The campaign under the motto #DenkenFragenPosten (ThinkQuestionsPost) works with six concise, animated motif series and corresponding claims. These motifs will be displayed over a period of around three weeks, primarily on Facebook and Instagram, and will lead users to the landing page www.dkhw.de/DenkenFragenPosten with information on the responsible use of children's photos in social media. In particular, it points out that children must be involved in an age-appropriate way in deciding whether to post a picture or video online. Tips with concrete assistance for parents of children of different age groups show what this can look like.
"Children belong in the middle of our society, and must also be visible on the Internet and social media. So our aim is not to ban children's photos on the Internet, but to raise awareness among parents and other adults that they should not publish or disseminate photos and videos of children without being asked - after all, children have personal rights too! And the right to co-determination is also very important here. We must not leave parents out in the cold. Adults often need support in dealing responsibly with children's photos on the Internet. Anyone who publishes or shares children's photos and videos online must be aware that this must not be a careless decision. After all, it can be a decision that can have unpleasant and undesirable consequences for the child even years later. Which photos and videos end up on the Internet must therefore be decided very responsibly. And it is precisely in this process that the child must be involved. After all, they have the right to have an active say in whether, how and with whom a photo or video of them is shared - after all, it's about the child," stresses Thomas Krüger, President of the German Children's Fund.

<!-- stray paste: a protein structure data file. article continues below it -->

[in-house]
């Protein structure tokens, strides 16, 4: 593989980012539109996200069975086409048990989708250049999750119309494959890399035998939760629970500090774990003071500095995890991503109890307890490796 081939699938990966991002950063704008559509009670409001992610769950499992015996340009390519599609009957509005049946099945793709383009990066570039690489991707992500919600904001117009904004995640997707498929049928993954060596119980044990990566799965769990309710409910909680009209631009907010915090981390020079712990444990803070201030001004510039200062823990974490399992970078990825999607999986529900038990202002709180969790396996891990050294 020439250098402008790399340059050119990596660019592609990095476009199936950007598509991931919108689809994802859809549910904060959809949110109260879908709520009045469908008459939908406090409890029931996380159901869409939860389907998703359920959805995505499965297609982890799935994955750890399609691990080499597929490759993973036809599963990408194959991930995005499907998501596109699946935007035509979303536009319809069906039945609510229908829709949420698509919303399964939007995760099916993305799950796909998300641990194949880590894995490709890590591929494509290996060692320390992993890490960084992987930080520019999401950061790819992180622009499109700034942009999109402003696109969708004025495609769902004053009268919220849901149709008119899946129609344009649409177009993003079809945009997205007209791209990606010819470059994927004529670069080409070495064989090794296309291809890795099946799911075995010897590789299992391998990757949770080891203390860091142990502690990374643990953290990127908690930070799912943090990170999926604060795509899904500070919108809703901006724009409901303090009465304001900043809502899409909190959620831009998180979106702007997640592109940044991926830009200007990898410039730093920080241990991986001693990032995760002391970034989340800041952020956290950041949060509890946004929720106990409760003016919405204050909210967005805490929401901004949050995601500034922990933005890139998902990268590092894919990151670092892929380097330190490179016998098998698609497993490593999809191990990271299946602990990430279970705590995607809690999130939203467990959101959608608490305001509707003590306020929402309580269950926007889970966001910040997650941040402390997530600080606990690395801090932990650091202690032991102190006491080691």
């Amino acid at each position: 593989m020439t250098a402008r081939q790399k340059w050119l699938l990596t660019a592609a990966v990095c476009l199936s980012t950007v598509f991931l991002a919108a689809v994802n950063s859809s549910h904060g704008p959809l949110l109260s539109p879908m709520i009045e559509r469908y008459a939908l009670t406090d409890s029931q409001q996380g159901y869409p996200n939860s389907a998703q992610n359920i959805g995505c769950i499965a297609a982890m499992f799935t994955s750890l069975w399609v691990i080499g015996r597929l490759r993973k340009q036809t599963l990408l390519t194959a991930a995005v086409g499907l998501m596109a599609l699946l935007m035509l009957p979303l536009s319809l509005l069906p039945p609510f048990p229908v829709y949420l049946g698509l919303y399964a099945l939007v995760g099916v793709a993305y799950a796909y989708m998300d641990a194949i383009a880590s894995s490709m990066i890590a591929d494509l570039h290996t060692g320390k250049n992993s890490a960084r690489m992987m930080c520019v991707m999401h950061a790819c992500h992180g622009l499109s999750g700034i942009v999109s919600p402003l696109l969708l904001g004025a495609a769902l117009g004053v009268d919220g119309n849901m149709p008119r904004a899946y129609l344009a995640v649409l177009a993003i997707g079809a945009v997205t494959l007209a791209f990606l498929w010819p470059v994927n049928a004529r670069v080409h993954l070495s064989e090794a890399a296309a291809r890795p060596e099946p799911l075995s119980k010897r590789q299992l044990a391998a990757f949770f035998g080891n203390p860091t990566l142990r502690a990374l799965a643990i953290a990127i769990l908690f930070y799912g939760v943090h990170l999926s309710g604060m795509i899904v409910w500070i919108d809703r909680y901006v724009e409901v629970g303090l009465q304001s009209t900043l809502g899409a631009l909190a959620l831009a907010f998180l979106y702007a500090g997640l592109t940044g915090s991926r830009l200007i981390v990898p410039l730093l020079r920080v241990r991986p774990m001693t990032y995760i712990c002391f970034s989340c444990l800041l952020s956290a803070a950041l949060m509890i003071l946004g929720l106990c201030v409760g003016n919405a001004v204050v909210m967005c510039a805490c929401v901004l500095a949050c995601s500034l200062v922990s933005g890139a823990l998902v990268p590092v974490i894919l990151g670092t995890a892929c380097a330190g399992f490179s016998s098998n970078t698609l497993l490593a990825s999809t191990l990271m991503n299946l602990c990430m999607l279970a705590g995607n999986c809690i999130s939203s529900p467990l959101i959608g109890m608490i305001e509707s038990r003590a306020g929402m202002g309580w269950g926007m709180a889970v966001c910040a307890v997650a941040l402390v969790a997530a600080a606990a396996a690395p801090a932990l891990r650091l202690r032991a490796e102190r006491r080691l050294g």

"But we also see the providers of social media and messenger services as having a responsibility. They must ensure that users have easy-to-find and comprehensible information on issues relating to the right to one's own image and the protection of children's personal data. In addition, social media and messenger services should also align their strategies, products and default settings with child rights and child and youth media protection maxims and make'safety by design' the standard. The upcoming amendment to the Youth Protection Act must also focus on these aspects," says Krüger.
The social media campaign is part of a project of the German Children's Fund's Children's Rights Coordination Office. The Children's Rights Coordination Office accompanies the implementation of the Council of Europe's current strategy for the rights of the child (Sofia Strategy 2016-2021) and is funded by the German Federal Ministry for Family Affairs, Senior Citizens, Women and Youth.
More on the topic
- German Children's Fund: Info page #ThinkingQuestionsPost
- klicksafe news: Children's photos on the web - campaign sensitizes parents
- klicksafe info card for parents: "Too naked for the internet? - 10 steps for more safety when dealing with photos online".
- WDR: the story "Children's photos on the net: Posted, stolen, abused"